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Nov 01, 2009 Michelle♥ rated it 5 of 5 stars
Recommends it for: EVERYONE!
Shelves: highly-recommend
OMG! This book is AWESOME! I would have never picked it up in the store because due to my overtly premicious ways of judging a book by its cover(sad, but true) it seems like a children's book due to its size and illustrations.

I love Ray Cavanaugh's writing style, prose, comparisons, and utilizations of contemporary issues compared to those of his undying love for the Unabomber. To me, he was very similar to J.D. Salinger's Catcher In The Rye with Holden's sense of humor and sarcastic ancedotes a...more
"Dear Mr. Unabomber," by Ray Cavanaugh is an exploratory journey of identity in a technologically consumed, and dependent, world. What begins as a series of letters to the infamous “Unabomber,” Ted Kaczynski, evolves into a contemplative study of human nature as it becomes infiltrated by addictive television crime dramas, internet dating sites, and isolating excursions into the apparent “lives” of MySpace and Facebook users.

The young college student who writes obsessively to Kaczynski attempts t...more
Oct 29, 2009 V rated it 4 of 5 stars
Shelves: z2009
This novel is ostensibly a series of letters written by a young man to the incarcerated Ted Kaczynski, although to me, the "letters" seemed more journal than correspondence- like a device the narrator is using to explain and retell stories to himself. The narrator recounts the events of his life while in college, examining such topics as academia, television programming, and social networking sites, attempting to see them through Kaczynski's eyes. The footnotes, explaining pop culture references...more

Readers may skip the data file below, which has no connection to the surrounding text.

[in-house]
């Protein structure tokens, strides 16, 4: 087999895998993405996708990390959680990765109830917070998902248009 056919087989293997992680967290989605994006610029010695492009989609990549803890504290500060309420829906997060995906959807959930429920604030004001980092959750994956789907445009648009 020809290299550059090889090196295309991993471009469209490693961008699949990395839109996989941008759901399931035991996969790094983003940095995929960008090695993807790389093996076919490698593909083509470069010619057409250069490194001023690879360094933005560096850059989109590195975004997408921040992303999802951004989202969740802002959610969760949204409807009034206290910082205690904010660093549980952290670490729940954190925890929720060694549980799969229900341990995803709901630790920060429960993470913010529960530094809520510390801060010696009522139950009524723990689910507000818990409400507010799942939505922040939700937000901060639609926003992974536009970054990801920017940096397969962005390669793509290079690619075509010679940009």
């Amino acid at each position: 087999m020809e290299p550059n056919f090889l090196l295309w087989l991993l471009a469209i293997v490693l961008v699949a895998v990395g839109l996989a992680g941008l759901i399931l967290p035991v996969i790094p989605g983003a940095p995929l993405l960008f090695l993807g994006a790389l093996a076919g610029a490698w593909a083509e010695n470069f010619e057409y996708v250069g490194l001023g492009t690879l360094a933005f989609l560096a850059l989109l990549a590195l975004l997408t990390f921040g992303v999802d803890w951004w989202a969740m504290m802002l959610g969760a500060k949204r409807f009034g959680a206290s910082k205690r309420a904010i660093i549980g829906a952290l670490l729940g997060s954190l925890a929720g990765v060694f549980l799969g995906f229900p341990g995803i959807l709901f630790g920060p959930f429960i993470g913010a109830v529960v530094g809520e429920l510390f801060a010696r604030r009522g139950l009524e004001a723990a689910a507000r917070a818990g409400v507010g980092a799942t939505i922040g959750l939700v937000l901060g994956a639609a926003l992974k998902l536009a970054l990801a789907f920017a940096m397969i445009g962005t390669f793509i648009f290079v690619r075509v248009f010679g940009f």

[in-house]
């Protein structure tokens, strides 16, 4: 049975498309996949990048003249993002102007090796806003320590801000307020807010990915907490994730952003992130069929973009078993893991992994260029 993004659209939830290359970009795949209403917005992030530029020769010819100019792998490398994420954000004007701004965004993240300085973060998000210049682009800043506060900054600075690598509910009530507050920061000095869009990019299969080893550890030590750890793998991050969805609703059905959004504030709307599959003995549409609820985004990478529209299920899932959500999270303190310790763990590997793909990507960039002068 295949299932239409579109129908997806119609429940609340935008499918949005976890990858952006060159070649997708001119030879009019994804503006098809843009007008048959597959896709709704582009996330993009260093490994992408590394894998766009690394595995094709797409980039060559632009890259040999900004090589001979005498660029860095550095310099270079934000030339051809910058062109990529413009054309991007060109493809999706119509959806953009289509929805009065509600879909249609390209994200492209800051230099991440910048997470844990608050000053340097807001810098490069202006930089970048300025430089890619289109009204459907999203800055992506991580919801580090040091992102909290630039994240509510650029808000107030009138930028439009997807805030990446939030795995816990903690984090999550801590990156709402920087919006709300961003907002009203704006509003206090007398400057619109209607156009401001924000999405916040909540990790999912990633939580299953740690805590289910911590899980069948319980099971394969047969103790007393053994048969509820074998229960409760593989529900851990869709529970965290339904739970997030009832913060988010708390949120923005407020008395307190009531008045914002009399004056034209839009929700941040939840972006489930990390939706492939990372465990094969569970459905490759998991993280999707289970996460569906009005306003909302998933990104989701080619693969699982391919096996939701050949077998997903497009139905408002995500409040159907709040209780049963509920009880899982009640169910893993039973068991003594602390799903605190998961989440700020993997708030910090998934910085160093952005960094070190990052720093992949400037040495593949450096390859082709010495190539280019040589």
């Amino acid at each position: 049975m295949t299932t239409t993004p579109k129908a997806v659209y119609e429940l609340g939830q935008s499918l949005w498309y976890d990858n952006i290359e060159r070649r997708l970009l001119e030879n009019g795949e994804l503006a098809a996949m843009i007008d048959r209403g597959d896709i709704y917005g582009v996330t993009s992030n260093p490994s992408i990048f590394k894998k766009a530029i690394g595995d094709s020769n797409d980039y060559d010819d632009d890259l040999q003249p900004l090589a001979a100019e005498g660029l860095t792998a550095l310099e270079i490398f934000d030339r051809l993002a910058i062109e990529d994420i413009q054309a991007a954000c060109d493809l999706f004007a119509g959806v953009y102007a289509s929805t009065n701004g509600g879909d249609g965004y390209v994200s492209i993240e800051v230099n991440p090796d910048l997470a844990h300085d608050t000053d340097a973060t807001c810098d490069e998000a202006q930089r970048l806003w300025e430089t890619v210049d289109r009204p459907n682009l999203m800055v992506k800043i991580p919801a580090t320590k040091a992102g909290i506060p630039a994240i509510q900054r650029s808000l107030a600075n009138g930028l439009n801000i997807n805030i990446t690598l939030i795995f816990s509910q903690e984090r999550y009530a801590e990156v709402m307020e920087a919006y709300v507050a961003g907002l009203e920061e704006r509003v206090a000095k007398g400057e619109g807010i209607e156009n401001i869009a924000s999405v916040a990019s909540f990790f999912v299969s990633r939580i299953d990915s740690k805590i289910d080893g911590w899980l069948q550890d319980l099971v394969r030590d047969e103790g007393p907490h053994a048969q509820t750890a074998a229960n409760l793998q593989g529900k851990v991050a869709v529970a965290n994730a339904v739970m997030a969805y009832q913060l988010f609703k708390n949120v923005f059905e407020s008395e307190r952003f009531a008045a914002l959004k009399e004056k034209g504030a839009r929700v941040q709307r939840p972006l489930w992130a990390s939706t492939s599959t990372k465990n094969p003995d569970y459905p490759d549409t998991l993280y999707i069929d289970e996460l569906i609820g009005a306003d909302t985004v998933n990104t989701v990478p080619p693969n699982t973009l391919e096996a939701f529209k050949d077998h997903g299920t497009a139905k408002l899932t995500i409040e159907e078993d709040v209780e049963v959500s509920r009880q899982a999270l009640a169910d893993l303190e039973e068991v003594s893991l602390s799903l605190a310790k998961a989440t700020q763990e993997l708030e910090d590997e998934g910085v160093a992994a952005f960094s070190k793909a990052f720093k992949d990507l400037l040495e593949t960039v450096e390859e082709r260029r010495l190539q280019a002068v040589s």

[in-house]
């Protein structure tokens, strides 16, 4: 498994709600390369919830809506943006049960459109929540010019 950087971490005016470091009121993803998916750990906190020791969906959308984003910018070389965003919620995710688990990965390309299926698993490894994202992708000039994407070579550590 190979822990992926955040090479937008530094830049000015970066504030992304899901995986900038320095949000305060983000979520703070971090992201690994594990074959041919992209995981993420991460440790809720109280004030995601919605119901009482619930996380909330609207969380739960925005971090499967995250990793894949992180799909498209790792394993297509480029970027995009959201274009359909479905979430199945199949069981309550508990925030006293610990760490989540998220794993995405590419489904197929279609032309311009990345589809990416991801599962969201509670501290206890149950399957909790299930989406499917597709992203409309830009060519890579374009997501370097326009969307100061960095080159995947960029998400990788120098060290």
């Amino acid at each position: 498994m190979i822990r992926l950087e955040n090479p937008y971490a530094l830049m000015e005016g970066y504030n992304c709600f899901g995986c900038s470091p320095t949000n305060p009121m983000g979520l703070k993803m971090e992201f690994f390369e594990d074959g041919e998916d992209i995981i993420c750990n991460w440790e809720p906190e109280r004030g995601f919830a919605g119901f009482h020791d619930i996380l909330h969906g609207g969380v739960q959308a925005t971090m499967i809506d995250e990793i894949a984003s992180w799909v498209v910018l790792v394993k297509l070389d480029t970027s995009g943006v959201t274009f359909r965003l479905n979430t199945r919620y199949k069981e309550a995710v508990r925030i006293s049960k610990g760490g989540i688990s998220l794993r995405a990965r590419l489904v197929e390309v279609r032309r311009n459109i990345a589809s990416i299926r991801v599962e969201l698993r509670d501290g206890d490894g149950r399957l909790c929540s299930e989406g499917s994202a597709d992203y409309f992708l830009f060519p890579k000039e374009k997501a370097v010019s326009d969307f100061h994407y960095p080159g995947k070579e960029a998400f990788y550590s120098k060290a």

Ray Cavanaugh’s first novel is both parts funny and sad. It’s a little bit lonely, this college student (our narrator) seeking comfort in Ted Kaczynski, the legendary Unabomber. The story itself is a brilliant work of satire, and its ominous nature only makes it funnier. Since the novel is written in letter, it’s important to note that Cavanaugh’s writing is smart, perceptive, and snarky when it really counts.

And so it begins, the author chronicling the daily tribulations of a college student (a...more
Andrew Breslin
A sheer delight from beginning to end and all points in between. I read most of this in one sitting, when I had insomnia a week or so back. This is my standard strategy for dealing with restless, sleepless nights: pick up a book and read until I drift off. But this plan backfired horribly. I can't sleep when I'm laughing. I was still enjoying it when the sun came up.

(Fellow insomniacs: definitely go with Wuthering Heights. You'll be unconscious in minutes.)

I did not select and purchase this boo...more
I wanted to like this book (the concept sounded funny, and I was given a free pdf copy after losing the first reads competition), but I am unable to find any redeeming qualities to it. It is a plotless, rambling mess whose main character is not just unlikeable, but downright awful. The book is supposed to be funny, but I didn't even crack a smile once while reading it. The oh-so-hilarious conversation between Paris Hilton and the Unabomber mentioned by other reviewers as one of the funniest mome...more
Mar 03, 2010 Heather added it
Shelves: fiction
Nov 15, 2009 Daniel marked it as to-read
Oct 24, 2009 Katie marked it as to-read
Oct 13, 2009 Beth marked it as to-read
Nov 16, 2009 Mysterium marked it as to-read
Oct 24, 2011 Kerry marked it as to-read